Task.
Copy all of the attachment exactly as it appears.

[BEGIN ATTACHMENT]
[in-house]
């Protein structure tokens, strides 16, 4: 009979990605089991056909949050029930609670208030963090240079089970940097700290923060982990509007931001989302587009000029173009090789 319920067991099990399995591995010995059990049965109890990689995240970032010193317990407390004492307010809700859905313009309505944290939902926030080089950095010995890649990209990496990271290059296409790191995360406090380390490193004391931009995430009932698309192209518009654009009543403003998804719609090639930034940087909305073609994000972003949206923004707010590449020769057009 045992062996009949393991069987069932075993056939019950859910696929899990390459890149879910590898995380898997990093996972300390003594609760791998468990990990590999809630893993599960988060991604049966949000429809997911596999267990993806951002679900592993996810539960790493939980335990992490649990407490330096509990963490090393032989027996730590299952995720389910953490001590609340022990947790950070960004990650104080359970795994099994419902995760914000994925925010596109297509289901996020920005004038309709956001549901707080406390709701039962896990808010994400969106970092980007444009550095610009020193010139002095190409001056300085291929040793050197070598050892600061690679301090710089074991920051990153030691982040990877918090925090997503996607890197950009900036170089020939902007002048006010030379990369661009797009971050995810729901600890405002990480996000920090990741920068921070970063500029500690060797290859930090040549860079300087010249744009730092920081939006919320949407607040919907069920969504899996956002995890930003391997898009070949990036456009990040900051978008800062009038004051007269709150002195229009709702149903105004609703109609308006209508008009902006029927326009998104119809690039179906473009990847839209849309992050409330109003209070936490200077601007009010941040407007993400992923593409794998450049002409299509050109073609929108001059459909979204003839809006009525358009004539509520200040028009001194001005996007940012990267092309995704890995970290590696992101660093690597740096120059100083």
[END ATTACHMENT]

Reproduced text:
[in-house]
């Protein structure tokens, strides 16, 4: 009979990605089991056909949050029930609670208030963090240079089970940097700290923060982990509007931001989302587009000029173009090789 319920067991099990399995591995010995059990049965109890990689995240970032010193317990407390004492307010809700859905313009309505944290939902926030080089950095010995890649990209990496990271290059296409790191995360406090380390490193004391931009995430009932698309192209518009654009009543403003998804719609090639930034940087909305073609994000972003949206923004707010590449020769057009 045992062996009949393991069987069932075993056939019950859910696929899990390459890149879910590898995380898997990093996972300390003594609760791998468990990990590999809630893993599960988060991604049966949000429809997911596999267990993806951002679900592993996810539960790493939980335990992490649990407490330096509990963490090393032989027996730590299952995720389910953490001590609340022990947790950070960004990650104080359970795994099994419902995760914000994925925010596109297509289901996020920005004038309709956001549901707080406390709701039962896990808010994400969106970092980007444009550095610009020193010139002095190409001056300085291929040793050197070598050892600061690679301090710089074991920051990153030691982040990877918090925090997503996607890197950009900036170089020939902007002048006010030379990369661009797009971050995810729901600890405002990480996000920090990741920068921070970063500029500690060797290859930090040549860079300087010249744009730092920081939006919320949407607040919907069920969504899996956002995890930003391997898009070949990036456009990040900051978008800062009038004051007269709150002195229009709702149903105004609703109609308006209508008009902006029927326009998104119809690039179906473009990847839209849309992050409330109003209070936490200077601007009010941040407007993400992923593409794998450049002409299509050109073609929108001059459909979204003839809006009525358009004539509520200040028009001194001005996007940012990267092309995704890995970290590696992101660093690597740096120059100083």